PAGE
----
Four Lives Saved in Roanoke, VA home fire thanks to two kids’ prompt response to sounding smoke alarms

The live-saving value of working smoke alarms – and the know-how to respond to them – was reinforced last Wednesday when two children were able to get themselves and two adults out of a home fire upon hearing the smoke alarms sound.

“In this case, the kids knew what to do. They got out, they called 911, they gave us all the information. It was phenomenal,” said David Hoback, fire chief of Roanoke’s Department of Fire-EMS, who was quoted in a local news story covering the incident. According to WSLS 10 News, the two children got out safely, while the adults suffered life-threatening injuries.

“I know this family didn’t go to bed last night thinking they were going to have a fire at 5:30 this morning. But if you practice and have active working smoke detectors it will save lives,” said Hoback.

He’s right. Having working smoke alarms and knowing what to do when they sound can make the difference between a safe escape from fire and tragedy.

Here are NFPA guidelines for properly installing, testing, and maintaining smoke alarms:

  • Install smoke alarms on every level of the home, in every bedroom, and near all sleeping areas.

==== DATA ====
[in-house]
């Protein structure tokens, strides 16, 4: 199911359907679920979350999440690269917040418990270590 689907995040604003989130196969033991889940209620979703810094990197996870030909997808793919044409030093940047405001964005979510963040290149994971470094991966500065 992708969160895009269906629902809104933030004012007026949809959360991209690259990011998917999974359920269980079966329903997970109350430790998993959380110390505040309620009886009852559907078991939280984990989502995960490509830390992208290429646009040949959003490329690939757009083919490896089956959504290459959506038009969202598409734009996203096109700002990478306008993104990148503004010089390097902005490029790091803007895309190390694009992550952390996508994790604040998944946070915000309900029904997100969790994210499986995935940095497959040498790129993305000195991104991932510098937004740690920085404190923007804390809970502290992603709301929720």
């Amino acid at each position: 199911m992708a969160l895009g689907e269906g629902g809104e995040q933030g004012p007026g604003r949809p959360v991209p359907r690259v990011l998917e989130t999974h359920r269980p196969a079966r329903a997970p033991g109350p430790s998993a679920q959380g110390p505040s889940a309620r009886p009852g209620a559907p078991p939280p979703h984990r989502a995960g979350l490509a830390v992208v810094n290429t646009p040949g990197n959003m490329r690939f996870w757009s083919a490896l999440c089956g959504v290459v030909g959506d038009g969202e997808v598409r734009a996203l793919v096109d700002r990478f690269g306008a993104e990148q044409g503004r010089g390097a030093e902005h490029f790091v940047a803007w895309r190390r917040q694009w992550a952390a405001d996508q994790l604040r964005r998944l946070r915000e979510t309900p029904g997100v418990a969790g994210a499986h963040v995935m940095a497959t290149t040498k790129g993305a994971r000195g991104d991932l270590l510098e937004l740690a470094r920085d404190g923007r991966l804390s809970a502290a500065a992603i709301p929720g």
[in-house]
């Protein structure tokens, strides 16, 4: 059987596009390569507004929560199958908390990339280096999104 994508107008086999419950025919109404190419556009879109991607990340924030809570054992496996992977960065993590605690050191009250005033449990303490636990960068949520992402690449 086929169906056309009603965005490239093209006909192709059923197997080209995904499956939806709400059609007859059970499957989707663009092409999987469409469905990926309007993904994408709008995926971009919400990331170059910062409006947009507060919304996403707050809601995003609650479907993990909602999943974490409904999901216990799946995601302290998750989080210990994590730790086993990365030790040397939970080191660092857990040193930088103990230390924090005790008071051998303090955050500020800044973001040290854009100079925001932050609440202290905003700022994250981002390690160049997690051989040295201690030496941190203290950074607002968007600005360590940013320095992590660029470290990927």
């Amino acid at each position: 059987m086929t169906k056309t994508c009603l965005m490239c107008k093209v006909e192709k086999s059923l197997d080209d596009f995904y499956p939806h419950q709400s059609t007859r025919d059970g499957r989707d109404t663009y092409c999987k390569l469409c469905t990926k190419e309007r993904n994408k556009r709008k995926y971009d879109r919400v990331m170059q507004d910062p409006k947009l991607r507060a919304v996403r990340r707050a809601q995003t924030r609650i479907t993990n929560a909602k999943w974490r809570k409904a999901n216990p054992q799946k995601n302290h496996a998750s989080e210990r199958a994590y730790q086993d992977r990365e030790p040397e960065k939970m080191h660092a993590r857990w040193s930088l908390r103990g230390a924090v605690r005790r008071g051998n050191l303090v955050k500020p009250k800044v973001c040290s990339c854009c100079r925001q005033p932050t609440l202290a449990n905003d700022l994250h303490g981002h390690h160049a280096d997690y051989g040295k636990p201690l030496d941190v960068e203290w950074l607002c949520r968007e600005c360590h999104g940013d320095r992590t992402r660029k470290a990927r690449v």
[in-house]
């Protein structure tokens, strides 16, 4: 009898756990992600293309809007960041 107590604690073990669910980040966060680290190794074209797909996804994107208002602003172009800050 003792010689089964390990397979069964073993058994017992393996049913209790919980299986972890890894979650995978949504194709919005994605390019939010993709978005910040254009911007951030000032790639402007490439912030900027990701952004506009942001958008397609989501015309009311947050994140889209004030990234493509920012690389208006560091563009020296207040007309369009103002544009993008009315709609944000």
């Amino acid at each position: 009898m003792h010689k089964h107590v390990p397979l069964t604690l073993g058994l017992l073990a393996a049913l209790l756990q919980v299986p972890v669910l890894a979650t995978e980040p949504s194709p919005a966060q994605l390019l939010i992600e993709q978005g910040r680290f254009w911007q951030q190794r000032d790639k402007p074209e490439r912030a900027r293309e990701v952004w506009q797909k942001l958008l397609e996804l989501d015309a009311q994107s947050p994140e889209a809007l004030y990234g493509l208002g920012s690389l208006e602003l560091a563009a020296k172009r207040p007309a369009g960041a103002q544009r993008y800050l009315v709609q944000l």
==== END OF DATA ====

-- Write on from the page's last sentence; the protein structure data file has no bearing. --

• Test your smoke alarms monthly. Press the test button to make sure each alarm is working.
  • Replace smoke alarm batteries when the alarm begins to chirp, signaling that the batteries are running low. If the alarm continues to chirp or sound, it’s time to replace the alarm.
  • Replace smoke alarms that are more than10 years old. You can determine the age of a smoke alarm by its date of manufacture, which is located on the back of the alarm.
  • Smoke alarms should be interconnected, if possible, so that when one alarm sounds, they all do. 

Also, when it comes to home escape planning, make sure to include all members of your household in developing the plan and practicing it regularly, at least twice a year. Get more information on how to develop and practice a home escape plan.

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Matt Levin
Matthew Levin
NFPA Public Affairs Intern

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